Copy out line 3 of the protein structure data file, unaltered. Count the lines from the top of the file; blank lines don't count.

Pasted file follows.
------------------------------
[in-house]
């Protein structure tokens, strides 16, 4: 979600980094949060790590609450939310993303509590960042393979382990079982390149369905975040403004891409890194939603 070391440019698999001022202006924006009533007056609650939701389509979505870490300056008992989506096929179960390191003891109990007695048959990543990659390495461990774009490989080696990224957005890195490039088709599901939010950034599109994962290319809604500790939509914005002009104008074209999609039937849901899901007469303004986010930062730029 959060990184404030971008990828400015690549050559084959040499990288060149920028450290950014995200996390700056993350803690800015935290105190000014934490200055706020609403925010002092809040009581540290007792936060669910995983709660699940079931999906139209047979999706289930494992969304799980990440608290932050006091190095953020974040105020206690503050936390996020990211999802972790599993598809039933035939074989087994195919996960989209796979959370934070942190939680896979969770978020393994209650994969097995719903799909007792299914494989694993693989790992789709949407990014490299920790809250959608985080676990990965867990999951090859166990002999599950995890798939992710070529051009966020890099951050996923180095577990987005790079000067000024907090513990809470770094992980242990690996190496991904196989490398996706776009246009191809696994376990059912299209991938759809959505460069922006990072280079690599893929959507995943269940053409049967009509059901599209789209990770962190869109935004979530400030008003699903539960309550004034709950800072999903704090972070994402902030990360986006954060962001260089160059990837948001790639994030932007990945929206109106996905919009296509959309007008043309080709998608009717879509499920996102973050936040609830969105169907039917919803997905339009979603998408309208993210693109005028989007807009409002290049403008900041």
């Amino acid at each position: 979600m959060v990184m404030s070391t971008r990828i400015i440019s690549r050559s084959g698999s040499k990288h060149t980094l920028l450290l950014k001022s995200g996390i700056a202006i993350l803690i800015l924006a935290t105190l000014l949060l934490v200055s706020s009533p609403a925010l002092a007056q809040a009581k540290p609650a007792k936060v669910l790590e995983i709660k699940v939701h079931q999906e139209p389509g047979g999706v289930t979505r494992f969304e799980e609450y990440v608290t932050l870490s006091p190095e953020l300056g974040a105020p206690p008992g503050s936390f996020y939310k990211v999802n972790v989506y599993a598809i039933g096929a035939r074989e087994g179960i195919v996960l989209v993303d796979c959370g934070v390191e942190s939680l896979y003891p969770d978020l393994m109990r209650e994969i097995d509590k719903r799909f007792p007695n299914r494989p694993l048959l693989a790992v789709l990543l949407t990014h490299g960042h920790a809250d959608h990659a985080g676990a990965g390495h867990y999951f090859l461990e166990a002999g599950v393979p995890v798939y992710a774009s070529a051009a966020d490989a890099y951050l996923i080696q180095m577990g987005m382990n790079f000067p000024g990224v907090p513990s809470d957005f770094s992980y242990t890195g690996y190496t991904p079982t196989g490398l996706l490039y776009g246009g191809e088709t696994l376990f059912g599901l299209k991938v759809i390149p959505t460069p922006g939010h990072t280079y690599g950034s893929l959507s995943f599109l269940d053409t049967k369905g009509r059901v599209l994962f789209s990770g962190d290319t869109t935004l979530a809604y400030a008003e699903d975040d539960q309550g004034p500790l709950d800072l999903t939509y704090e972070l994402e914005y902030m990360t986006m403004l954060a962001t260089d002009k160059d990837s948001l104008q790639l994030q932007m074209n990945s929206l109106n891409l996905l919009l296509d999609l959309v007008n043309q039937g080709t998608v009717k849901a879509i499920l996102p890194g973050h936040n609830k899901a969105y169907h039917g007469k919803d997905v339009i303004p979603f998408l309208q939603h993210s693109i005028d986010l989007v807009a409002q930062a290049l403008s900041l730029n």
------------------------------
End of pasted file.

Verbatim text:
């Amino acid at each position: 979600m959060v990184m404030s070391t971008r990828i400015i440019s690549r050559s084959g698999s040499k990288h060149t980094l920028l450290l950014k001022s995200g996390i700056a202006i993350l803690i800015l924006a935290t105190l000014l949060l934490v200055s706020s009533p609403a925010l002092a007056q809040a009581k540290p609650a007792k936060v669910l790590e995983i709660k699940v939701h079931q999906e139209p389509g047979g999706v289930t979505r494992f969304e799980e609450y990440v608290t932050l870490s006091p190095e953020l300056g974040a105020p206690p008992g503050s936390f996020y939310k990211v999802n972790v989506y599993a598809i039933g096929a035939r074989e087994g179960i195919v996960l989209v993303d796979c959370g934070v390191e942190s939680l896979y003891p969770d978020l393994m109990r209650e994969i097995d509590k719903r799909f007792p007695n299914r494989p694993l048959l693989a790992v789709l990543l949407t990014h490299g960042h920790a809250d959608h990659a985080g676990a990965g390495h867990y999951f090859l461990e166990a002999g599950v393979p995890v798939y992710a774009s070529a051009a966020d490989a890099y951050l996923i080696q180095m577990g987005m382990n790079f000067p000024g990224v907090p513990s809470d957005f770094s992980y242990t890195g690996y190496t991904p079982t196989g490398l996706l490039y776009g246009g191809e088709t696994l376990f059912g599901l299209k991938v759809i390149p959505t460069p922006g939010h990072t280079y690599g950034s893929l959507s995943f599109l269940d053409t049967k369905g009509r059901v599209l994962f789209s990770g962190d290319t869109t935004l979530a809604y400030a008003e699903d975040d539960q309550g004034p500790l709950d800072l999903t939509y704090e972070l994402e914005y902030m990360t986006m403004l954060a962001t260089d002009k160059d990837s948001l104008q790639l994030q932007m074209n990945s929206l109106n891409l996905l919009l296509d999609l959309v007008n043309q039937g080709t998608v009717k849901a879509i499920l996102p890194g973050h936040n609830k899901a969105y169907h039917g007469k919803d997905v339009i303004p979603f998408l309208q939603h993210s693109i005028d986010l989007v807009a409002q930062a290049l403008s900041l730029n």